ON SUBMISSION To God. dation for hope to sinners. But take away the divinity of Christ THE holy scriptures abunand the infinite value of the sa 1 dantly enjoin it on men, to crifice fails, and, of course, our submit themselves to God. He hope from the atonement falls is the Father and Lord of the to the ground.

world, and requires his creatures 3. If the doctrine of the Trin-| to forsake every evil and rebelity in unity be disproved, and lious practice and become the these other doctrines fail with it, loyal subjects of his government. then all the distinguishing doc- The duty enjoined is not an inetrines of the Bible are destroy- / vitable subjection to his invinci. ed. If Christ be not a divine | ble power. Every thing, willing person, and there is nothing in or unwilling, must ultimately his atonement, then from the submit to this ; for God manages all things according to the their duty, saying then shall I counsel of his own will. The have great delight, when I have finally impenitent themselves respect to all thy command. must take their portion of wrath ments. Submission to the diand fiery indignation at his vine law, is also derived in part, hands. Men, who are sensible | from an affectionate sense of that they can make no effectual the obligations which believers resistance, frequently compose feel themselves under to God, themselves to submit to things, | as their parent, who hath nour. which, had they sufficient power, | ished and brought them up as they would never do. A van- / children, sustaining them from quished enemy submits to the infancy to their present age ; so chain of an haughty conqueror, that goodness and mercy have with the appearance of meek followed them all the days ness ; and dying unbelievers of their lives, notwithstanding frequently say as much as this, the numerous provocations they that they are resigned to death have committed against him.if that be the will of God. The His people are sensible, that this captive does not usually so de- | lays them under obligations to ceive himself, as to suppose he | him, and that it is an aggravais willing to bear the taunts and tion of wickedness, to rebel a. shackles of the conqueror. But, gainst God, when he hath nouralas ! the dying enemy of God, ished and brought us up as chiland sinners under awakenings, dren. are often able to mistake this A consideration also, that submission, which arises from a God has created the world, imdespair of what they wish, and a presses on the minds of his peoresolution to bear their burdens ple, a sense of his right to give as well as they can, for that sub law to his own creatures. They mission, which springs from view themselves as his properlove and confidence in God. It ty, and hence dutifully comply may not then be improper to at with their obligations to be emtend to the subject with care. ployed for his pleasure and glo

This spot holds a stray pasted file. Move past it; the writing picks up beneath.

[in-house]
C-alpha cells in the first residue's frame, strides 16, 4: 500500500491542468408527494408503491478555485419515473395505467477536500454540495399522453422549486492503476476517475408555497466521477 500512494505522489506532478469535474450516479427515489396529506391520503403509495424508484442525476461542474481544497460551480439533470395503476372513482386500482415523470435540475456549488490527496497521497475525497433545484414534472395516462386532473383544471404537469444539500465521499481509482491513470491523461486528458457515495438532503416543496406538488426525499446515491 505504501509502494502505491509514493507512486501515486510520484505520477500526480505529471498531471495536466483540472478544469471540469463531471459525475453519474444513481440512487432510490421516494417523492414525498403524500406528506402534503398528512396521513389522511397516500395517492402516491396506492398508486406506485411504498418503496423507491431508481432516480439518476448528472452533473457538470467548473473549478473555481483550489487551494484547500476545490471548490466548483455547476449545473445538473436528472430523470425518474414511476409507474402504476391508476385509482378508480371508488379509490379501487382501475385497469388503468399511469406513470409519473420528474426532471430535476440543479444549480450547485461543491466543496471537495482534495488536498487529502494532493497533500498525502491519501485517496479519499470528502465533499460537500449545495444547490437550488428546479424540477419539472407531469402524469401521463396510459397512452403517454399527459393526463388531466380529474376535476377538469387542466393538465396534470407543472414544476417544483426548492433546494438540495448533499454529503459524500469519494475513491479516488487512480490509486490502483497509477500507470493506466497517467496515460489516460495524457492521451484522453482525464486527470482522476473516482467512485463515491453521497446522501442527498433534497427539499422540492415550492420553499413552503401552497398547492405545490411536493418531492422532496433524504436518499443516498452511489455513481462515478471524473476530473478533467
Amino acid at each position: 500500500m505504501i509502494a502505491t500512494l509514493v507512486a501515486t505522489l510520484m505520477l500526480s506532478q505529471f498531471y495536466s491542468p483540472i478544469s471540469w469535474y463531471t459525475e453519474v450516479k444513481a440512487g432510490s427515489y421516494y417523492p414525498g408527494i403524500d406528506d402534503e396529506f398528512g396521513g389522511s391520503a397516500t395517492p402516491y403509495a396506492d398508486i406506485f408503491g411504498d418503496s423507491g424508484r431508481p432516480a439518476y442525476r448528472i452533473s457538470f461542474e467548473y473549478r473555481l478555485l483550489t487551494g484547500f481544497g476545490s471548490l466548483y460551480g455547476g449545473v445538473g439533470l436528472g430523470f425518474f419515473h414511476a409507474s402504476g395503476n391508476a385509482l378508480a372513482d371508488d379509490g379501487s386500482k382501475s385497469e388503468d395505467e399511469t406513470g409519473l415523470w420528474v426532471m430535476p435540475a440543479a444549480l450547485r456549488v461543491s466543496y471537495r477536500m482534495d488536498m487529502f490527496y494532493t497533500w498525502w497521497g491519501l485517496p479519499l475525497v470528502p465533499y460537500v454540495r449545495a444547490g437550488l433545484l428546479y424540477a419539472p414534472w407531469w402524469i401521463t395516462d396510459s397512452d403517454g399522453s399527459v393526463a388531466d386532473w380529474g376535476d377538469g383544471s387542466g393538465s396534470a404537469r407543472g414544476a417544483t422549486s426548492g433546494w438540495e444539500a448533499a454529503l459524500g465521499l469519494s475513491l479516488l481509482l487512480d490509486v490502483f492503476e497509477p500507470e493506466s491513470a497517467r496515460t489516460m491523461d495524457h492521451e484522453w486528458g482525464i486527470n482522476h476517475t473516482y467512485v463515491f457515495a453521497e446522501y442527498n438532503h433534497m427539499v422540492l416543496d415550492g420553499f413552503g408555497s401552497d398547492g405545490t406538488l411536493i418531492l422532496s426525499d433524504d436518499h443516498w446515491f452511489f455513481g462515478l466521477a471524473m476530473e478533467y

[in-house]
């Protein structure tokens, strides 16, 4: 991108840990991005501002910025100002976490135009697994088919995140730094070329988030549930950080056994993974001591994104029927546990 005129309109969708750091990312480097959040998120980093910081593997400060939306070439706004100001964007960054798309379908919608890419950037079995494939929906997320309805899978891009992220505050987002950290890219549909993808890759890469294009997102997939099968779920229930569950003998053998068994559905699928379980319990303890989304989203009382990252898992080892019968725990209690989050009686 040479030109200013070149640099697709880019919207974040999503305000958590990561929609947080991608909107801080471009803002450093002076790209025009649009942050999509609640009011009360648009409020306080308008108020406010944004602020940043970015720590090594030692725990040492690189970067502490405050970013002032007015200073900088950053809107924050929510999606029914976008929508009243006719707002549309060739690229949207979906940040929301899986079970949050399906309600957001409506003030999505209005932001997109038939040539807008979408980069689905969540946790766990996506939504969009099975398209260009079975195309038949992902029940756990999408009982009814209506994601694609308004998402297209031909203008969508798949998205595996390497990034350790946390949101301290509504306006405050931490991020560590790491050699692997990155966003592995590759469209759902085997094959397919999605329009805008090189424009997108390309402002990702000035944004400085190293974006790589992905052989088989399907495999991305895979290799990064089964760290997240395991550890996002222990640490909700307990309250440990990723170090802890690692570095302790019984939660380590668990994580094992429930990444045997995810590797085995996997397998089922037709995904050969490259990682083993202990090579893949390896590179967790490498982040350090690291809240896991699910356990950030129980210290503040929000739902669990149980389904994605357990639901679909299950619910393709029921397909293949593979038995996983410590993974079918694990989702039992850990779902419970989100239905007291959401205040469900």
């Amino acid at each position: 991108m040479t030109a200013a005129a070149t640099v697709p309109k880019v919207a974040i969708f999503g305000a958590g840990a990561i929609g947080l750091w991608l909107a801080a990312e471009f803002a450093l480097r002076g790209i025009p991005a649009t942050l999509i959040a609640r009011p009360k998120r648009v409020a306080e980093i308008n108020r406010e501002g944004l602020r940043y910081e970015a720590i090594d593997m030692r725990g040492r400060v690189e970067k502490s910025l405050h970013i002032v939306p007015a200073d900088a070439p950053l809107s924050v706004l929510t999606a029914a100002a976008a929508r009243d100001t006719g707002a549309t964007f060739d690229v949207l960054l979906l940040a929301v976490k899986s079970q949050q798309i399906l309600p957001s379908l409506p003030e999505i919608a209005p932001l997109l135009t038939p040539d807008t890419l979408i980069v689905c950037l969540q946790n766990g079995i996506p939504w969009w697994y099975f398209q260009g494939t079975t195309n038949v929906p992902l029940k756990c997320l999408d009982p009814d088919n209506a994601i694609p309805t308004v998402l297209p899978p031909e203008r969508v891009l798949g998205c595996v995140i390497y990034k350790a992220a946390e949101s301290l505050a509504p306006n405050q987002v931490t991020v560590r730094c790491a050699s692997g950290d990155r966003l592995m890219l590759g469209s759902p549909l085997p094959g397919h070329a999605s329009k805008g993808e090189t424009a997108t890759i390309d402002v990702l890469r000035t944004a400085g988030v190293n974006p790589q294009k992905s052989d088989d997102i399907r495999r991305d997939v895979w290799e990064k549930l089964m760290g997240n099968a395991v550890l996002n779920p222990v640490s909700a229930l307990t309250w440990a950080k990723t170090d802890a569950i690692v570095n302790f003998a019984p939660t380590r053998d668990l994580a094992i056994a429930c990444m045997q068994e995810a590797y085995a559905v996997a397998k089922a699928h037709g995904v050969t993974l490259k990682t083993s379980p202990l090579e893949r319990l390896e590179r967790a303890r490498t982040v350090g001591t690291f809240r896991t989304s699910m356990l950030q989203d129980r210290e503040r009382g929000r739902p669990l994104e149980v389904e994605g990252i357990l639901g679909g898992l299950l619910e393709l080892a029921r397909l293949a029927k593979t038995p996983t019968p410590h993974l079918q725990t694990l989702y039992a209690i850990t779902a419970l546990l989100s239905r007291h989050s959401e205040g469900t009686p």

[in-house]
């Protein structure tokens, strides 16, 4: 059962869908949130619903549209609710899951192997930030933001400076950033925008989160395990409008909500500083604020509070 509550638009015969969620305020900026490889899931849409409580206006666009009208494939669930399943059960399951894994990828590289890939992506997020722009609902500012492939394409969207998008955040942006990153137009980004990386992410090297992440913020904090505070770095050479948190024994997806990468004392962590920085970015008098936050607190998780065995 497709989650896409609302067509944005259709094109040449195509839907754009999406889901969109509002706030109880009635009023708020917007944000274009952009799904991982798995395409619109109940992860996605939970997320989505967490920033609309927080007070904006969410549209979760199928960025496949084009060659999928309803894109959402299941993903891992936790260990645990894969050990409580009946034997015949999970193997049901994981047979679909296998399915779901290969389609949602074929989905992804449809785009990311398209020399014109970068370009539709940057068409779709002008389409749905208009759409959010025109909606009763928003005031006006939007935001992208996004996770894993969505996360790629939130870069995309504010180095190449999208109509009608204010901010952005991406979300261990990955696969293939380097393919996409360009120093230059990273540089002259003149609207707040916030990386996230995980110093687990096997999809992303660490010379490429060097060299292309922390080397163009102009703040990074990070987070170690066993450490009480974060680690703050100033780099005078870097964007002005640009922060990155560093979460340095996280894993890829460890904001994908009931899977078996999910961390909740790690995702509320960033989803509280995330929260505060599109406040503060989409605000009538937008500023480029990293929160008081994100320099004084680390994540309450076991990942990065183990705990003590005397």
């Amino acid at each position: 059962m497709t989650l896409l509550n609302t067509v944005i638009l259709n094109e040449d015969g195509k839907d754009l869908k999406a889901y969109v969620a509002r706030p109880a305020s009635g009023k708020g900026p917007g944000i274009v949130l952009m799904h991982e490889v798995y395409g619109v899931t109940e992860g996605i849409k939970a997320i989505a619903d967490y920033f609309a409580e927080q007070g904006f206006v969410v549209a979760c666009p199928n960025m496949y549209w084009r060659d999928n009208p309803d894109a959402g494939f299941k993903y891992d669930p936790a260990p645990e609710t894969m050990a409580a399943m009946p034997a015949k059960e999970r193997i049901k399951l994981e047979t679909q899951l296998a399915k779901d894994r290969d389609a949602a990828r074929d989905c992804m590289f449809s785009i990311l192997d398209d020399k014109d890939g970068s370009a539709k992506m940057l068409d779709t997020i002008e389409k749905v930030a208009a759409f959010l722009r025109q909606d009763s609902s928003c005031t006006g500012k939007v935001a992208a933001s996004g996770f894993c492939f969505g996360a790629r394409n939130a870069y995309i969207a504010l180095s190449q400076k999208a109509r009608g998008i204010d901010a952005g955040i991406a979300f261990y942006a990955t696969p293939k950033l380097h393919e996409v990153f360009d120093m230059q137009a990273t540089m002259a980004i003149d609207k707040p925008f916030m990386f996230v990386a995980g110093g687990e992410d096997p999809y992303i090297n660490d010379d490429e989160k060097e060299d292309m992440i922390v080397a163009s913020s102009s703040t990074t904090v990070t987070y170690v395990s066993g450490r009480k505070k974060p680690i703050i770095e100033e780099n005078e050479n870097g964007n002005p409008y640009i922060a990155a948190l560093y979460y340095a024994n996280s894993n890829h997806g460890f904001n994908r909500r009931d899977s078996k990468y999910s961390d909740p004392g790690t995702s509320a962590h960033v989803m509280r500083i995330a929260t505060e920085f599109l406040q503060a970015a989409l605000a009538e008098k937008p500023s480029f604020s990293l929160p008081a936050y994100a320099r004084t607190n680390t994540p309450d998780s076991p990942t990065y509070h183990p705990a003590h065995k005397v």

Submission sometimes res ry, in any way he shall direct. pects the law of God. This is Nor are they inattentive to the something more than yielding obligations upon them, derived heartless services, and hypocri- from the perfection and glory of tical pretences to obedience. his nature, which render him inIt is delighting in the law, and finitely worthy to command the entering into the practice of a universe. They submit to the cordial conformity to it. Such law, because they esteem it an as thus obey it, see an excellency infinite blessing to creation that and fitness in the law itself, and it has such a glorious Being at they obey, because they esteem its head. With such impresit holy, formed on the great sions as these, it is no cause of principle of impartial goodness, wonder, that all the inhabitants and a blessing to the universe. I of heaven, and the well disposed Such take pleasure in the duties on earth, should cordially subit enjoins, and earnestly desire mit to receive and obey the comthat their hearts should be bro't mands of God. into a perfect conformity to all! 2. Submission to God also